De facto relationships in Australia are defined as a relationship between two people who are not married but live together in a genuine domestic relationship. These relationships are recognized under the Family Law Act 1975 (Cth) and are afforded the same legal protections as married couples.
What constitutes a de facto relationship?
One of the key aspects of de facto relationships is the duration of the relationship. In Australia, a de facto relationship is said to exist when the couple has been living together on a genuine domestic basis for at least two years. However, this requirement may be waived in certain circumstances, such as when there is a child of the relationship or where one partner has made significant contributions to the relationship.
Property and financial matters
When it comes to property and financial matters, the law treats de facto couples in much the same way as married couples. In the event of a separation, the couple’s assets and liabilities will be divided according to the principles of property settlement under the Family Law Act. This may involve a Court Order outlining the division of property, or an agreement between the couple reached through negotiation or mediation.
In determining the division of property, the Court will consider a range of factors, including the length of the relationship, the financial contributions made by each partner, and the non-financial contributions made by each partner (such as caring for children or maintaining the household). The Court may also consider future needs, such as the earning capacity of each partner and their health and age.
De facto couples also have legal rights and responsibilities when it comes to children. In Australia, the welfare and best interests of the child are the primary considerations in any decision relating to parenting arrangements. This may involve shared parenting or one parent having primary responsibility for the child.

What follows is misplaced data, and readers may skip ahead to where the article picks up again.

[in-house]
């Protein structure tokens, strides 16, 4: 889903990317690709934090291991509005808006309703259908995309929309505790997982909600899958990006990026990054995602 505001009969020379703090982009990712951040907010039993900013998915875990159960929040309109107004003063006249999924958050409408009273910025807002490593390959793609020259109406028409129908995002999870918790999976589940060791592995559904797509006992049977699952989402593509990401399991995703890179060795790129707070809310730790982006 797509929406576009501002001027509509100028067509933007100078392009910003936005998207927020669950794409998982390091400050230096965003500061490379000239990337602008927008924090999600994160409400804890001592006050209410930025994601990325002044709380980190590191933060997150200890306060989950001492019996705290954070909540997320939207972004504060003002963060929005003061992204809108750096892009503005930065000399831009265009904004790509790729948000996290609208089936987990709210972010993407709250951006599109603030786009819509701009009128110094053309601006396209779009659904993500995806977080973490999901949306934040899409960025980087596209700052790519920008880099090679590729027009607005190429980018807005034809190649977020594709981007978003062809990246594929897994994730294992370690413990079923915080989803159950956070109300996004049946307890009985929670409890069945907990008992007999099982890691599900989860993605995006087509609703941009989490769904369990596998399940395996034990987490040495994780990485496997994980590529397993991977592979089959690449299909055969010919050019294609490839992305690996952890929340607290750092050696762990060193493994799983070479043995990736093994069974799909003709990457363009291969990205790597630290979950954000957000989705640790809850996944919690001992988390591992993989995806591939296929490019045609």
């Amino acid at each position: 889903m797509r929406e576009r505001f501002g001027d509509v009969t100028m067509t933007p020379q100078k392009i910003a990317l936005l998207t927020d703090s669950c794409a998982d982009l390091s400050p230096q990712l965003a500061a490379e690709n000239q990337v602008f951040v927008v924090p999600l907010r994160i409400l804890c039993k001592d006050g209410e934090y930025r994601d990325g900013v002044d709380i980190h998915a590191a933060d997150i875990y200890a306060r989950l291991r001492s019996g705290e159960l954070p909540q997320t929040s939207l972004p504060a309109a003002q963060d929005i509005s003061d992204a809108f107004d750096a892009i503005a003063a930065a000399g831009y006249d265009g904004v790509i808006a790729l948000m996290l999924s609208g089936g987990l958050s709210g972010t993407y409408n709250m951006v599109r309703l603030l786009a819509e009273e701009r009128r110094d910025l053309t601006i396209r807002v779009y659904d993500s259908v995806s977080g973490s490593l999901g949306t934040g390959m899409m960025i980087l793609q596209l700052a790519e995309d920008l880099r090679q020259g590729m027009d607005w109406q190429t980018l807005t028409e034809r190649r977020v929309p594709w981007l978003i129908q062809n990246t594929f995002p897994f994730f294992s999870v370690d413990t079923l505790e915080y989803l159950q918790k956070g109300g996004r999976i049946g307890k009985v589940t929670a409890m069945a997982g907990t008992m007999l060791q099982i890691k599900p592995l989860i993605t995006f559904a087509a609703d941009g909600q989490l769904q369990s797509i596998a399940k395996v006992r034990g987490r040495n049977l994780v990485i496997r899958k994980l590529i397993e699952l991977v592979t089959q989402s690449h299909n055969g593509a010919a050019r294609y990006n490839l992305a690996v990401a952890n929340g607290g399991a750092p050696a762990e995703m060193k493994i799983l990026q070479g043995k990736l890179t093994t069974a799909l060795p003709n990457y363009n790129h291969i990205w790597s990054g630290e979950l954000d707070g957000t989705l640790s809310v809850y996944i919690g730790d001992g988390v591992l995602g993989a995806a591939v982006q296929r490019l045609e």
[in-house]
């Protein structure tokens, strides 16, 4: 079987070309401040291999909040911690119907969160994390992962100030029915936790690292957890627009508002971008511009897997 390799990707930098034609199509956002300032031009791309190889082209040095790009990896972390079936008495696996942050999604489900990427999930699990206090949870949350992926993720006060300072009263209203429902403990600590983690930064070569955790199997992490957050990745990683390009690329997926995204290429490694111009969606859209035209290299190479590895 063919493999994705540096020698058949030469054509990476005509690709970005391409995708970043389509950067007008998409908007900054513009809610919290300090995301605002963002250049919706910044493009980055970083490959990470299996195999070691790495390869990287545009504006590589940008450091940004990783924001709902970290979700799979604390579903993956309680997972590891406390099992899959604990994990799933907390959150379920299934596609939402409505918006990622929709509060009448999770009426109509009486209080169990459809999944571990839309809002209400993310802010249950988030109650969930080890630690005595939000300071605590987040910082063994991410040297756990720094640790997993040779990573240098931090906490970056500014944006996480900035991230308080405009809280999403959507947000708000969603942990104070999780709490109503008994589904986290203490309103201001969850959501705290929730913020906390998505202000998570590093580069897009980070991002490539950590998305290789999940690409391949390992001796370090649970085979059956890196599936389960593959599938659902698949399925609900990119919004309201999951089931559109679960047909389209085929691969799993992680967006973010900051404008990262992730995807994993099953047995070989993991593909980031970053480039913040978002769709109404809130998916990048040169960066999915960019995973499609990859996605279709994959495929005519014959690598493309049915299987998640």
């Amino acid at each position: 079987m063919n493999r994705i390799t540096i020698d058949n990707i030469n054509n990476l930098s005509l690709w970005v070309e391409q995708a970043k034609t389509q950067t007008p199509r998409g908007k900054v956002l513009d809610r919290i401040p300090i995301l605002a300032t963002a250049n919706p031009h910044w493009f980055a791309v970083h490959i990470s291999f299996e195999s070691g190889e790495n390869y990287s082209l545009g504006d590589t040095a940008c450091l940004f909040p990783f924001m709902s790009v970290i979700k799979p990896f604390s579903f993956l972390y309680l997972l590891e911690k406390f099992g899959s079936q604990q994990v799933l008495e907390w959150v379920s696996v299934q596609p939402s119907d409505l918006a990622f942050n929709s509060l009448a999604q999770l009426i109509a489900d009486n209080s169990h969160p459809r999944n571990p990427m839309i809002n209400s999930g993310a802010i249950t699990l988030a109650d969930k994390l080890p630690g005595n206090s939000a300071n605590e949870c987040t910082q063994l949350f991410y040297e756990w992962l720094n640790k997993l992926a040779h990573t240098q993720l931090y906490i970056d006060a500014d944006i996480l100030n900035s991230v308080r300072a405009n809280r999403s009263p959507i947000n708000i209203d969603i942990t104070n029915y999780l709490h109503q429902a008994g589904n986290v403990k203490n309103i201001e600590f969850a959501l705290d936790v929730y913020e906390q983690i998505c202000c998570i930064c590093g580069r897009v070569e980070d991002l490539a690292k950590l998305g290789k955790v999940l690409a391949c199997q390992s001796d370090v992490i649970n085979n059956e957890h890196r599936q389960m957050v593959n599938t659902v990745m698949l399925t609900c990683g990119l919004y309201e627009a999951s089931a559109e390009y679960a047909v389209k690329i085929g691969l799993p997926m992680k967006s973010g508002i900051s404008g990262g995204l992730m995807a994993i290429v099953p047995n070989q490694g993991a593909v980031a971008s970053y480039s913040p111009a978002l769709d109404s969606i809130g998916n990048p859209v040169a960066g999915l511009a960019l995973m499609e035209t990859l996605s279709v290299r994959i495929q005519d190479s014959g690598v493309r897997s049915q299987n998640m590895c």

In determining parenting arrangements, the Court will consider a range of factors, including the child’s wishes and preferences (depending on their age and maturity), the relationship between the child and each parent, and the practical considerations of the child’s living arrangements (such as proximity to school and family).
De facto couples in Australia are also entitled to claim spousal maintenance in certain circumstances. Spousal maintenance is financial support paid by one partner to the other in order to help them meet their reasonable living expenses. This may be necessary where one partner has a significantly lower income or earning capacity than the other, or where one partner has caring responsibilities that limit their ability to work.
It’s important to note that de facto relationships can be complex, and the legal requirements and entitlements can vary depending on individual circumstances. If you are in a de facto relationship and have concerns about your legal rights or responsibilities, it is important to seek legal advice from a family law specialist.
If you are in a de facto relationship and have concerns about your legal rights or obligations, our experienced and knowledgeable lawyers at Leach Legal can provide you with advice to ensure you are fully informed of your options and entitlements.